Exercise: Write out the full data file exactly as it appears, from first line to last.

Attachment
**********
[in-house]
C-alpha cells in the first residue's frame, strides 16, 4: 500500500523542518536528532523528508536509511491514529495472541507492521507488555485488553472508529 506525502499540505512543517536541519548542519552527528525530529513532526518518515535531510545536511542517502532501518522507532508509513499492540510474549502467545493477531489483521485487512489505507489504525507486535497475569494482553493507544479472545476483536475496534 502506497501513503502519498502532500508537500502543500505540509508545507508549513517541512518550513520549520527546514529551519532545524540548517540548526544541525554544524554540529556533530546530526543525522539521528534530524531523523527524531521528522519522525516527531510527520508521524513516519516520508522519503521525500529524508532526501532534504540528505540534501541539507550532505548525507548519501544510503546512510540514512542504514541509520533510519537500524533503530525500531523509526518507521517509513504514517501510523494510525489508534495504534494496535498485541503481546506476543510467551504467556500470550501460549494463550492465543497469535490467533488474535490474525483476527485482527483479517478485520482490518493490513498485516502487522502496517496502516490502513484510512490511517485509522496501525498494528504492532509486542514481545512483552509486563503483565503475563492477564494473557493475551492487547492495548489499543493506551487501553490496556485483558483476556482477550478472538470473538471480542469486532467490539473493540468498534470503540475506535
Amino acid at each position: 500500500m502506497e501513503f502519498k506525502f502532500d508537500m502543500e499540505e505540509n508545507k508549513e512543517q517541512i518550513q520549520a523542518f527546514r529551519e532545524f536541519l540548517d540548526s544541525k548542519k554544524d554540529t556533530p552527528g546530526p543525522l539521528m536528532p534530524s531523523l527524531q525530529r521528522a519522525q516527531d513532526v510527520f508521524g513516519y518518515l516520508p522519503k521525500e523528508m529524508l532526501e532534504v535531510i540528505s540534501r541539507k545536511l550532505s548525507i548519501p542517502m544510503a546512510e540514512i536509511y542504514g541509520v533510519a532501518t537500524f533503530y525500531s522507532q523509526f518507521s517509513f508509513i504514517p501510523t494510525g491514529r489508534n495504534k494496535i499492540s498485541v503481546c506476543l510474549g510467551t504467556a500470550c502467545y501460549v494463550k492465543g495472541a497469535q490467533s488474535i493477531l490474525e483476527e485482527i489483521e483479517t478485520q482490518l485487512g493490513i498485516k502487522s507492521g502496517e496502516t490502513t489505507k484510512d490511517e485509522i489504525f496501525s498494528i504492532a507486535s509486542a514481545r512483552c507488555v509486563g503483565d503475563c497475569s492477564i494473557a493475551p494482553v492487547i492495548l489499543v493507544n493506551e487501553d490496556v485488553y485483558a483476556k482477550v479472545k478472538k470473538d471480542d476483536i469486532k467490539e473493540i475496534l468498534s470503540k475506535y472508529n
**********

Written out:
[in-house]
C-alpha cells in the first residue's frame, strides 16, 4: 500500500523542518536528532523528508536509511491514529495472541507492521507488555485488553472508529 506525502499540505512543517536541519548542519552527528525530529513532526518518515535531510545536511542517502532501518522507532508509513499492540510474549502467545493477531489483521485487512489505507489504525507486535497475569494482553493507544479472545476483536475496534 502506497501513503502519498502532500508537500502543500505540509508545507508549513517541512518550513520549520527546514529551519532545524540548517540548526544541525554544524554540529556533530546530526543525522539521528534530524531523523527524531521528522519522525516527531510527520508521524513516519516520508522519503521525500529524508532526501532534504540528505540534501541539507550532505548525507548519501544510503546512510540514512542504514541509520533510519537500524533503530525500531523509526518507521517509513504514517501510523494510525489508534495504534494496535498485541503481546506476543510467551504467556500470550501460549494463550492465543497469535490467533488474535490474525483476527485482527483479517478485520482490518493490513498485516502487522502496517496502516490502513484510512490511517485509522496501525498494528504492532509486542514481545512483552509486563503483565503475563492477564494473557493475551492487547492495548489499543493506551487501553490496556485483558483476556482477550478472538470473538471480542469486532467490539473493540468498534470503540475506535
Amino acid at each position: 500500500m502506497e501513503f502519498k506525502f502532500d508537500m502543500e499540505e505540509n508545507k508549513e512543517q517541512i518550513q520549520a523542518f527546514r529551519e532545524f536541519l540548517d540548526s544541525k548542519k554544524d554540529t556533530p552527528g546530526p543525522l539521528m536528532p534530524s531523523l527524531q525530529r521528522a519522525q516527531d513532526v510527520f508521524g513516519y518518515l516520508p522519503k521525500e523528508m529524508l532526501e532534504v535531510i540528505s540534501r541539507k545536511l550532505s548525507i548519501p542517502m544510503a546512510e540514512i536509511y542504514g541509520v533510519a532501518t537500524f533503530y525500531s522507532q523509526f518507521s517509513f508509513i504514517p501510523t494510525g491514529r489508534n495504534k494496535i499492540s498485541v503481546c506476543l510474549g510467551t504467556a500470550c502467545y501460549v494463550k492465543g495472541a497469535q490467533s488474535i493477531l490474525e483476527e485482527i489483521e483479517t478485520q482490518l485487512g493490513i498485516k502487522s507492521g502496517e496502516t490502513t489505507k484510512d490511517e485509522i489504525f496501525s498494528i504492532a507486535s509486542a514481545r512483552c507488555v509486563g503483565d503475563c497475569s492477564i494473557a493475551p494482553v492487547i492495548l489499543v493507544n493506551e487501553d490496556v485488553y485483558a483476556k482477550v479472545k478472538k470473538d471480542d476483536i469486532k467490539e473493540i475496534l468498534s470503540k475506535y472508529n